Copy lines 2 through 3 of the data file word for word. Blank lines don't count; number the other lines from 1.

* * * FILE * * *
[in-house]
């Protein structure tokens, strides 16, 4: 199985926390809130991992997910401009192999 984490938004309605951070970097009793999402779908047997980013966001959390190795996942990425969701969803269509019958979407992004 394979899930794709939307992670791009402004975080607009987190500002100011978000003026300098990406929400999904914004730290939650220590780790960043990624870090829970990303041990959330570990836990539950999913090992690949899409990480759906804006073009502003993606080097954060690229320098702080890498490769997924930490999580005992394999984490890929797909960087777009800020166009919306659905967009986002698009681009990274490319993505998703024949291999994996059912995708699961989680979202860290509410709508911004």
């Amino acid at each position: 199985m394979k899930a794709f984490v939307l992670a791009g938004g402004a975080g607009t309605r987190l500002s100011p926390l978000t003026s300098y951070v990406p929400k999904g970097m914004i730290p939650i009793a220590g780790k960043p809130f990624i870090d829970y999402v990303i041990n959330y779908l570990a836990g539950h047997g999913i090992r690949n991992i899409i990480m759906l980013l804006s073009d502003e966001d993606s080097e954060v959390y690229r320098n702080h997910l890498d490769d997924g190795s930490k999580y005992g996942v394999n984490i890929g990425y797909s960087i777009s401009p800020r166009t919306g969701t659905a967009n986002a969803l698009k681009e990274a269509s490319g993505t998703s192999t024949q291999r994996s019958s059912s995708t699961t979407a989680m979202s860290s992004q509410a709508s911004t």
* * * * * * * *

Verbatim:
């Protein structure tokens, strides 16, 4: 199985926390809130991992997910401009192999 984490938004309605951070970097009793999402779908047997980013966001959390190795996942990425969701969803269509019958979407992004 394979899930794709939307992670791009402004975080607009987190500002100011978000003026300098990406929400999904914004730290939650220590780790960043990624870090829970990303041990959330570990836990539950999913090992690949899409990480759906804006073009502003993606080097954060690229320098702080890498490769997924930490999580005992394999984490890929797909960087777009800020166009919306659905967009986002698009681009990274490319993505998703024949291999994996059912995708699961989680979202860290509410709508911004």
């Amino acid at each position: 199985m394979k899930a794709f984490v939307l992670a791009g938004g402004a975080g607009t309605r987190l500002s100011p926390l978000t003026s300098y951070v990406p929400k999904g970097m914004i730290p939650i009793a220590g780790k960043p809130f990624i870090d829970y999402v990303i041990n959330y779908l570990a836990g539950h047997g999913i090992r690949n991992i899409i990480m759906l980013l804006s073009d502003e966001d993606s080097e954060v959390y690229r320098n702080h997910l890498d490769d997924g190795s930490k999580y005992g996942v394999n984490i890929g990425y797909s960087i777009s401009p800020r166009t919306g969701t659905a967009n986002a969803l698009k681009e990274a269509s490319g993505t998703s192999t024949q291999r994996s019958s059912s995708t699961t979407a989680m979202s860290s992004q509410a709508s911004t």